playing wav files from a ramdisk gave best sound
then moved on to memory play, initially SQ was worse.
found that a function called memcpy was the culprit, most memory players use memcpy and this is one of the reasons why memory play sounds worse ie digital sounding. Fortunately there is an optimised version of memcpy, using this version removes the hard edge produced by memcpy. the other thing I did was to close the file after reading into the buffer.
also most players use malloc to get memory while new is the c++ method and sounds better.
Mr Britton said he raised his chainsaw and met the lion head-on as it pounced - a collision he described as feeling like a grown man running directly into him.
"It batted me three or four times with its front paws and as quick as I hit it with that saw it just turned away," he told the Associated Press.
The wounded animal retreated after Mr Britton inflicted a six to eight-inch gash on the lion's shoulder. Mr Britton was left with only a small puncture wound on his forearm.
"You would think if you hit an animal with a chainsaw it would dig right in," he said. "I might as well have hit it with a hockey stick."
The scientists developed a survey to put a dollar value on the natural resources damaged by the BP Deepwater spill by determining household willingness to pay for measures that would prevent similar damages should a spill of the same magnitude happen in the future. Survey information included descriptions of damaged beaches, marshes, animals, fish, and coral.
On top of estimating the impact of the spill, the $17.2 billion represents the benefits to the public to protect against damages that could result from a future oil spill in the Gulf of a similar magnitude.
So their estimate of the cost of the spill is based on:
- How much survey respondents claim they might be willing to spend to save the cute animals, and keep their vacation spots pretty;
- Estimates of the cost of a program to prevent it from happening in the future.
That is now how you calculate costs!
We may still learn that this event was a civilization-ender.
And don't forget, nobody will ever do any prison time. The fact that the BP "Corporate Person" has not been executed for this is a crime against literal Humanity.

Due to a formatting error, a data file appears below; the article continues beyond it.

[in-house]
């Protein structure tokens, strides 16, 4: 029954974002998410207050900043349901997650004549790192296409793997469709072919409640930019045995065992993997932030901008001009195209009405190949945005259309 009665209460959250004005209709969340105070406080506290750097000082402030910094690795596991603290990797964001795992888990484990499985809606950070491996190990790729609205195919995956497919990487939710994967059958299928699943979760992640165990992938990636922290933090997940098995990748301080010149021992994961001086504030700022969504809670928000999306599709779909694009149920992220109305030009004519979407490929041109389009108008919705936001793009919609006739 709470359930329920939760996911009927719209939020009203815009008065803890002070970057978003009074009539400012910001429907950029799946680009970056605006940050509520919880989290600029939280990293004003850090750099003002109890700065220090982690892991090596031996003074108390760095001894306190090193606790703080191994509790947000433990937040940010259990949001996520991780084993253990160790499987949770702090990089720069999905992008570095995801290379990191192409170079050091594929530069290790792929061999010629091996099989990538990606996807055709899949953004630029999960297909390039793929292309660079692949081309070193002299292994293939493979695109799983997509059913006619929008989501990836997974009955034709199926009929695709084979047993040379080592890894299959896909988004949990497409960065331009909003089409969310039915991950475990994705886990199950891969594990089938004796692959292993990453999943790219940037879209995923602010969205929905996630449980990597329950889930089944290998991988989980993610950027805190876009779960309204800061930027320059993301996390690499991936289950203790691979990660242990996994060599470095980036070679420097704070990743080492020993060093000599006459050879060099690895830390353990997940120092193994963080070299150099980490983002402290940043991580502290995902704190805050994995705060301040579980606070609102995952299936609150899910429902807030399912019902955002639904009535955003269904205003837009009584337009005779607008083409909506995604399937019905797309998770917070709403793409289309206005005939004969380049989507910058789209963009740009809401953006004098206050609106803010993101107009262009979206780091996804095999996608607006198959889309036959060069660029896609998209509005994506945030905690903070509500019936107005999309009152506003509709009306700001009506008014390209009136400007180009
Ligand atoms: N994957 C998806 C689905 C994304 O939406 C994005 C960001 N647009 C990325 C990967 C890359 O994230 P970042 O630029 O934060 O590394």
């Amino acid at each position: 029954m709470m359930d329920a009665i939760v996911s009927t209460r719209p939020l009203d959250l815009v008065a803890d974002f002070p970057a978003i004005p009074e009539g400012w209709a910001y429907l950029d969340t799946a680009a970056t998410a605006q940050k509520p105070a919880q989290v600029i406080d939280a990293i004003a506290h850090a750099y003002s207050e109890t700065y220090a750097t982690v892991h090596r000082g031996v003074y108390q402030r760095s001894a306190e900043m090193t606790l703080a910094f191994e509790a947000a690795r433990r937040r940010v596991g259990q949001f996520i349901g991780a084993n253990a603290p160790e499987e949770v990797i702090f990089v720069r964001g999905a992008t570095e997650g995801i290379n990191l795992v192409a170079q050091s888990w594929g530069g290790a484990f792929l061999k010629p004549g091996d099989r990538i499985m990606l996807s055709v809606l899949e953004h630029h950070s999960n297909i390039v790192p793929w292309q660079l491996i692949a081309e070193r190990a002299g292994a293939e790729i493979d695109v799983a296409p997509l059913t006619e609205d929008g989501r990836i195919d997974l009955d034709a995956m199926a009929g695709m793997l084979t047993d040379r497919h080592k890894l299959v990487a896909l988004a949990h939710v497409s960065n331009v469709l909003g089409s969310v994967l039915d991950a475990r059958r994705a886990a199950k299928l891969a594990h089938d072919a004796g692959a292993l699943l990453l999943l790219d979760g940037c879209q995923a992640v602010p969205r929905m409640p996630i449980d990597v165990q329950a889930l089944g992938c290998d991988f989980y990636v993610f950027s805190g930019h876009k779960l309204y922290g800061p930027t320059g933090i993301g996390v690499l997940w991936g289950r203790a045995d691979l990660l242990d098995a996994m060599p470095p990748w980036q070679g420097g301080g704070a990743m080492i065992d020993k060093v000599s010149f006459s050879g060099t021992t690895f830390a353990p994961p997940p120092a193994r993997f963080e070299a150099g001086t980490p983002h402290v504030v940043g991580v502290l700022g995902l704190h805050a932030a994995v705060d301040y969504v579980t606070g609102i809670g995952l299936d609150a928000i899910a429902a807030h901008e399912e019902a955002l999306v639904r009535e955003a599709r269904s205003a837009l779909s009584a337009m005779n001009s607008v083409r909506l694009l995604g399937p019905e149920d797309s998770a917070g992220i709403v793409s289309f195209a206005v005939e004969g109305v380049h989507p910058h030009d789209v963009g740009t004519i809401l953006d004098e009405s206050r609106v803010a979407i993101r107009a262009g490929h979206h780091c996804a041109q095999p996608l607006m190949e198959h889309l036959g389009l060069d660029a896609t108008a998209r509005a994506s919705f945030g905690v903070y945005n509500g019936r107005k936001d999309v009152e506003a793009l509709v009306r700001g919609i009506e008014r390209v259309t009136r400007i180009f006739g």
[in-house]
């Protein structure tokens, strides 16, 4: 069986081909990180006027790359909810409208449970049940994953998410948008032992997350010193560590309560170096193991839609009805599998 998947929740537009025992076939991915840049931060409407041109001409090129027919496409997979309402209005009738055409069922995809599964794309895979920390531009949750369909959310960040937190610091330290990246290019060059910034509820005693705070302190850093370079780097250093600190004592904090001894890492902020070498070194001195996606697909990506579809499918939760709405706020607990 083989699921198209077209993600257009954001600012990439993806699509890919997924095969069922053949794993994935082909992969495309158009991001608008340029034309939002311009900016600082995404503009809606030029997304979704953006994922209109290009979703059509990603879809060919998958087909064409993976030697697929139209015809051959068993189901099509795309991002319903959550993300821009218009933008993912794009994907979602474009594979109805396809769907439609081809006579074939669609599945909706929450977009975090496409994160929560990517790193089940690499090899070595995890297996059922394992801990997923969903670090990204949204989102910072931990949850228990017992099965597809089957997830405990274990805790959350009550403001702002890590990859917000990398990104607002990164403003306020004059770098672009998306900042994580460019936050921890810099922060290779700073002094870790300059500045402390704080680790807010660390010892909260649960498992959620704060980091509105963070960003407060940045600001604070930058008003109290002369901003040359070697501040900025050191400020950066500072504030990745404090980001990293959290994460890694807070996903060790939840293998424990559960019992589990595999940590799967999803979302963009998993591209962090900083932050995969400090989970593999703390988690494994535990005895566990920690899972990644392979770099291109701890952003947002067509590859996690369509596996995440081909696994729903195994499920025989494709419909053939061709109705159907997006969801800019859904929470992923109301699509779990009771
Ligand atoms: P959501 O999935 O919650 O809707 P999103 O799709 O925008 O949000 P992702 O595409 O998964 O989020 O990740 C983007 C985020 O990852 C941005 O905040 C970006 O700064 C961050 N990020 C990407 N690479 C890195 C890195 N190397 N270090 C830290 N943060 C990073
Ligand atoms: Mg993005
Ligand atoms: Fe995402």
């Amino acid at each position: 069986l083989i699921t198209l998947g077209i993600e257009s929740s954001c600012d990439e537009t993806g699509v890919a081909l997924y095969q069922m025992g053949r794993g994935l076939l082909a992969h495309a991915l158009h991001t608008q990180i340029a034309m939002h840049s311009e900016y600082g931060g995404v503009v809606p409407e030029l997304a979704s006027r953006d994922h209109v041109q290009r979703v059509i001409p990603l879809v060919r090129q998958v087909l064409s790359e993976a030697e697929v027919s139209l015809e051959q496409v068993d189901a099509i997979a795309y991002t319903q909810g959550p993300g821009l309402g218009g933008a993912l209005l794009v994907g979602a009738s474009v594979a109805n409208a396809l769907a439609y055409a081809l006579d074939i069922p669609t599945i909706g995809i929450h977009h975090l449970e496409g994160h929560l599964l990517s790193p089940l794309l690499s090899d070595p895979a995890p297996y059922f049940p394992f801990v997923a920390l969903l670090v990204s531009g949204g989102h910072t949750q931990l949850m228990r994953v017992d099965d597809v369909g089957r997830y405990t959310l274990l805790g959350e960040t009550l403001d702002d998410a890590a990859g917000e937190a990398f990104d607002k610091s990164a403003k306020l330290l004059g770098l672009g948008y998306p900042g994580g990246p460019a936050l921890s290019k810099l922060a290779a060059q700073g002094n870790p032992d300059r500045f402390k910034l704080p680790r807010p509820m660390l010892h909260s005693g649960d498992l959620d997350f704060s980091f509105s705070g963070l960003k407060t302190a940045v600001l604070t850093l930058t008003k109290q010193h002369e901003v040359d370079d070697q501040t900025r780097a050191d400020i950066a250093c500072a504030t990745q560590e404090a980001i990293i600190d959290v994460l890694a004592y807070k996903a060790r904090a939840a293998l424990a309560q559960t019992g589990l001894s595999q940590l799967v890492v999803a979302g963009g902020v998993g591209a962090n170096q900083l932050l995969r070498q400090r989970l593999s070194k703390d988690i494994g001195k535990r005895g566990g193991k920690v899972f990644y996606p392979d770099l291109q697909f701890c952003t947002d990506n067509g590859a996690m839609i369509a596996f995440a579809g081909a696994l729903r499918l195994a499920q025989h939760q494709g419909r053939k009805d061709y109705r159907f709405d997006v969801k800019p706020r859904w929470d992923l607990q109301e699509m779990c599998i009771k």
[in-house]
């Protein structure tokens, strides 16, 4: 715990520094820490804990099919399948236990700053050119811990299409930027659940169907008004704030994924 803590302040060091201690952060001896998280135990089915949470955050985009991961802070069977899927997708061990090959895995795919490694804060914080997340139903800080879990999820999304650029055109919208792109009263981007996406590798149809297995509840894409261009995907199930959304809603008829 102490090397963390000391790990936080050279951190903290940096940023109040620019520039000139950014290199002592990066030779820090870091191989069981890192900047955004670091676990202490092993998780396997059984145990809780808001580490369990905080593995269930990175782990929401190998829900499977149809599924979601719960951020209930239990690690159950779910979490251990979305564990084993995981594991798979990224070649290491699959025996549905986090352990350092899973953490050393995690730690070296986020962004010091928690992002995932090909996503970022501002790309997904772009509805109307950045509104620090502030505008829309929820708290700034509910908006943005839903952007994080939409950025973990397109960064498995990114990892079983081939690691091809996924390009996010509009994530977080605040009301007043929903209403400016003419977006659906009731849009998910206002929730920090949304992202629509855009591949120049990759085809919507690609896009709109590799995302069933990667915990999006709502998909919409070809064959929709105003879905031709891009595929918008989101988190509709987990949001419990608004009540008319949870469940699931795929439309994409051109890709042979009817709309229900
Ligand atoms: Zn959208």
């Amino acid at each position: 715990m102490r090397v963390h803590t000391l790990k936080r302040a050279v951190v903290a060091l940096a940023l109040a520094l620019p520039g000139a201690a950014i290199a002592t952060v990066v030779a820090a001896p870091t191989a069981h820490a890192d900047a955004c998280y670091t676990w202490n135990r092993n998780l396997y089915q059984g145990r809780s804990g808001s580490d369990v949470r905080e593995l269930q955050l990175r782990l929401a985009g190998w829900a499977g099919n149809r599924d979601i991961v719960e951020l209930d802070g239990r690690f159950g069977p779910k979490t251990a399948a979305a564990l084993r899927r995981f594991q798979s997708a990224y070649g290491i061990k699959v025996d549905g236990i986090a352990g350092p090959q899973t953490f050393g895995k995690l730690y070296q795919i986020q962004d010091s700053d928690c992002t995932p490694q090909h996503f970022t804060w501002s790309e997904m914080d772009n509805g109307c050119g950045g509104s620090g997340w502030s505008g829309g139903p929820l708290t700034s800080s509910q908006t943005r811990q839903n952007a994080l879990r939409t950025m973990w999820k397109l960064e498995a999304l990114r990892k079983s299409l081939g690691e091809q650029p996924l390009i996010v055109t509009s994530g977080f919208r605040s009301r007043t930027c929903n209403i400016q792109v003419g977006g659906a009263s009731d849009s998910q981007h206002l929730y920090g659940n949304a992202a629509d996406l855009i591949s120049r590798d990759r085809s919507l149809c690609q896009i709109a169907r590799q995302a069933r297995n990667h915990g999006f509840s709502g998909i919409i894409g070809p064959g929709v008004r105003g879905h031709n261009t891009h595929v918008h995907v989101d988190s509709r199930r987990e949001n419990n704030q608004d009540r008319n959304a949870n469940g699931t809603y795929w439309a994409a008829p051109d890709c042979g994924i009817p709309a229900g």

I saw these in person a little while ago and they are amazing: they are huge and the level of detail is just ridiculous:
After researching his chosen city, Nishino spends up to two months walking and photographing the urban environment, capturing thousands of images of streets, alleys, corners, and vistas from every imaginable angle. He then prints his contact sheets, cuts out the individual frames, and affixes them by hand onto board, in the process creating a large-scale, collaged map that expresses a truly personal interpretation of the featured location. Once the collages are complete, Nishino digitally photographs and presents them as high resolution, large-scale prints, often as big as 6 x 7 feet.
The disease has four stages:
- The person has increasing insomnia, resulting in panic attacks, paranoia, and phobias. This stage lasts for about four months.
- Hallucinations and panic attacks become noticeable, continuing for about five months.
- Complete inability to sleep is followed by rapid loss of weight. This lasts for about three months.
- Dementia, during which the patient becomes unresponsive or mute over the course of six months. This is the final progression of the disease, after which death follows.
Other symptoms include profuse sweating, pinpoint pupils, the sudden entrance into menopause for women and impotence for men, neck stiffness, and elevation of blood pressure and heart rate. Constipation is common as well. As the disease progresses, the patient will become stuck in a state of pre-sleep limbo, or hypnagogia, which is the state just before sleep in healthy individuals. During these stages, it is common for patients to repeatedly move their limbs as if dreaming.
Silvano eventually referred himself to the University of Bologna's sleep unit for further study, but he was under no illusions about the course of the disease. "He said, 'I'll stop sleeping, and within eight or nine months, I'll be dead,'" one of his doctors, Pietro Cortelli, told me in a phone interview.
"I said 'how can you be sure?' He then drew me his genealogical tree from the 18th Century, all by heart." In each generation, Silvano could name family members who had succumbed to the same fate. [...]
Whereas Creutzfeldt-Jakob disease leaves the surface of the brain looking like Swiss cheese, Silvano's condition seems to target parts of the thalamus, at the very centre of the skull. Normally the size and shape of a walnut, the thalamus in Silvano's brain appeared to have been riddled with boring worms. [...]
Daniel was determined to try as many potential treatments as possible, ranging from vitamin supplements and exercise to improve his general fitness to anaesthetics such as ketamine and nitrous oxide, and sleep medicines like diazepam -- anything that would give him a few winks of sleep, even for as short as 15 minutes at a time. He even bought a sensory deprivation tank, having found that even under an anaesthetic, his fragile slumbers could be interrupted by the slightest sound or movement.
Floating in the egg-shaped cocoon while bathed in warm salt water, he found the rest that had proven so elusive, enjoying a blissful four-and-a half hours of solid sleep. Once he awoke, however, he had to face terrifying hallucinations -- including a strange uncertainty as to whether he was alive or dead.